Having penned the Lethal Weapon films, Last Action Hero and Kiss Kiss Bang Bang (also his directorial debut), Shane Black has already proved himself wise to the tropes and the traps of the Hollywood action movie. He’s got a proven track record of jimmying open a tired cliché and emptying its contents out onto the table, in the process bringing the comedy. His is the wise, self-aware and smirking cinema of the cine-literate. And with 2013’s Iron Man 3 under his belt, one would imagine he’s in a position to do whatever he wants at the moment.
Which leads us to The Nice Guys, co-written with Anthony Bagarozzi (who’ll be helping out on, among others, Adam Wingard’s forthcoming Death Note). Black’s latest finds the popular director treading familiar ground, working with what he knows and enjoys. It’s a noir-ish action comedy with a decidedly retro feel, not least thanks to it’s 1977 setting. Like Kiss Kiss Bang Bang, it affords Black the opportunity to rattle around in Hollywood’s box of conventions, inviting the audience in on the joke.
Meet Holland March (Ryan Gosling); single parent, clumsy private eye and really bad drinker. As the LA papers have a field day with the death of a porn star, March is putting in the footwork looking for a missing young woman named Amelia (The Leftovers‘ Margaret Qualley). This brings him into comically painful contact with Russell Crowe’s burly thug-for-hire Jackson Healy. When it becomes clear that Amelia’s disappearance and the death of the porn star are in fact connected, the two buddy-up to solve the mystery, find the girl and, hopefully, get paid.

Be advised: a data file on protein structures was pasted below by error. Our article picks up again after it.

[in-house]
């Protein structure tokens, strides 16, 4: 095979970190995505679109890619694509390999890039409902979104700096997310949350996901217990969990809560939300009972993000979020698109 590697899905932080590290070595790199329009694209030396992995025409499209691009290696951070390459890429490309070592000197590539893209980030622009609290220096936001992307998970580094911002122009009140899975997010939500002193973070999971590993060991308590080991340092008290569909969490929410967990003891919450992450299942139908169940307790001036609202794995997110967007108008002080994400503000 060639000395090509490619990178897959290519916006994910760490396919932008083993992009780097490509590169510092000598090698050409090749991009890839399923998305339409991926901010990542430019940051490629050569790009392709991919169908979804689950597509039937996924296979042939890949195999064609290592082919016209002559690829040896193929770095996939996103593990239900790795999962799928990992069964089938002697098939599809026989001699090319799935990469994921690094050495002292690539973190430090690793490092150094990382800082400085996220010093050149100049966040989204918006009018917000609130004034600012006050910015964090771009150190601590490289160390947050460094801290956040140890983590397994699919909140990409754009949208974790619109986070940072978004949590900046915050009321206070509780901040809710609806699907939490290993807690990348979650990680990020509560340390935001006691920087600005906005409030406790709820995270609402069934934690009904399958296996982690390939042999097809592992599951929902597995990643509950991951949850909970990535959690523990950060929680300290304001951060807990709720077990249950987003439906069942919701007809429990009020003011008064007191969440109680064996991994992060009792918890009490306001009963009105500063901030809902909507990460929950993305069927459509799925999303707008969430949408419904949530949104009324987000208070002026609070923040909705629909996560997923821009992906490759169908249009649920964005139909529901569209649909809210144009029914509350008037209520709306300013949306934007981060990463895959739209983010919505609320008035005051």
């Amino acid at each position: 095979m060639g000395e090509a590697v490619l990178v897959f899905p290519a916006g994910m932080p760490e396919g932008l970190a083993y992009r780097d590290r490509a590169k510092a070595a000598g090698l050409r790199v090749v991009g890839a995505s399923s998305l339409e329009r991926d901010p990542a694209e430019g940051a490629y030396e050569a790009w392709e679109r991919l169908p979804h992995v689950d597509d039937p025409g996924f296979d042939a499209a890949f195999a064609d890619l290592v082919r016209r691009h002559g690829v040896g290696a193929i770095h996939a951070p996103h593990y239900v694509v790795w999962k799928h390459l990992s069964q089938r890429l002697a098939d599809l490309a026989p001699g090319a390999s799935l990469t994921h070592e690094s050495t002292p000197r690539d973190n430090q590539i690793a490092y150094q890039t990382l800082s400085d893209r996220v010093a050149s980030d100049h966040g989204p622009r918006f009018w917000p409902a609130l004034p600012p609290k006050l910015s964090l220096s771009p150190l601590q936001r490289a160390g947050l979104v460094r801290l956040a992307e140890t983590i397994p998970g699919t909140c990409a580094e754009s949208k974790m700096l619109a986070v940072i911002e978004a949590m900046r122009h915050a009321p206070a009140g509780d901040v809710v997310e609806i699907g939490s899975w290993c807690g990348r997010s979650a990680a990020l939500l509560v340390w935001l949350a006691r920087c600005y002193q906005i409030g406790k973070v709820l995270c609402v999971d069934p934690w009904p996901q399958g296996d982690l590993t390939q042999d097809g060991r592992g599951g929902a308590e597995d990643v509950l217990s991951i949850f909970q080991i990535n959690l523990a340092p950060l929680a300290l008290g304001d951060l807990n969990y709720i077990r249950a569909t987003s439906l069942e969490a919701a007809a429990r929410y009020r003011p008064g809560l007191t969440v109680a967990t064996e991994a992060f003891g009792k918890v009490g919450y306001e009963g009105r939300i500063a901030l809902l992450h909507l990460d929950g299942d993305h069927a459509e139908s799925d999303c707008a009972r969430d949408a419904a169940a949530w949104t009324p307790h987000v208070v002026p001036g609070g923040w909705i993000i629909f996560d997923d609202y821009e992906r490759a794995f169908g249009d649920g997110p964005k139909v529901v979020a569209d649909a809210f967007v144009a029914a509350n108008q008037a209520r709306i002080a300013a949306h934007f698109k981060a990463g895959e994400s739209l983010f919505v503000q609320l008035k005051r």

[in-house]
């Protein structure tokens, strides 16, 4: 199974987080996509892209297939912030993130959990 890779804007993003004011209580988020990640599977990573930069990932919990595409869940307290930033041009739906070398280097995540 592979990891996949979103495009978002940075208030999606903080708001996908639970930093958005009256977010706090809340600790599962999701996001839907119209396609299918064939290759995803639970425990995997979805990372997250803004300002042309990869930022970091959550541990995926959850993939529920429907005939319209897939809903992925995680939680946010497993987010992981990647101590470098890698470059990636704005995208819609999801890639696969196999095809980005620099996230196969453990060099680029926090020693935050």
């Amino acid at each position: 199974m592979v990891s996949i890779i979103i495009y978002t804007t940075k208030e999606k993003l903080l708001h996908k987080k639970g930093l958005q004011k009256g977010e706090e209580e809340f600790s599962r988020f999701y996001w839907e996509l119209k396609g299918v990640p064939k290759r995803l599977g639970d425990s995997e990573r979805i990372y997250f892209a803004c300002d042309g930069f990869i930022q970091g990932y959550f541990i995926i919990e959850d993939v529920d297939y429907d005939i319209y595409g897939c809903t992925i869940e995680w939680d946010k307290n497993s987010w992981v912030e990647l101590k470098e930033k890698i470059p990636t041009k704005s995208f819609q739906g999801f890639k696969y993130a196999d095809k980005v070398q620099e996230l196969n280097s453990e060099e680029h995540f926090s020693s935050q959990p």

And there’s your movie. It’s a familiar set-up – deliberately so – but one which allows Black plenty of opportunities to play for laughs and celebrate a bygone era, not just in terms of fashions and music, but in terms of pop cinema sensibilities. Films with the look, feel, tone and subject matter of The Nice Guys are a dying breed. It’s almost as if, having worked for the modern blockbuster’s flagship behemoth Marvel, Black wanted to take a deliberate step back to the cinema of his youth.
It’s a fun trip and a good argument to present to Tinsel Town that there are still ideas worth bankrolling that don’t require the leads to don spandex. Yet it’s not all plain sailing. Despite a healthy and consistent run of belly laughs and an eye of costuming that accentuates and embellishes the time period to glorious effect, The Nice Guys isn’t quite the runaway success story it appears to be. It’s very, very close, though.
So what gives? Well, in part it’s that tone. Black prioritises the feel-good factor in The Nice Guys – and doesn’t everybody wanna feel good? – but he sacrifices the potential for depth and pathos at the same time. Moves are made to chalk in pained backstories for March and his ever-present daughter Holly (Angourie Rice), and the suggestion of a troubled history with alcohol is layered nicely into Healy’s scenes, but these feel a tad like confections sitting a top the narrative rather than key ingredients. Film noir trades on the ennui of the American dream and Black’s navel-gazing doesn’t really feel substantive. A complaint that could be equally directed at the plot; fun while it’s rolling, but without much to actually say that we haven’t heard elsewhere with a clearer voice.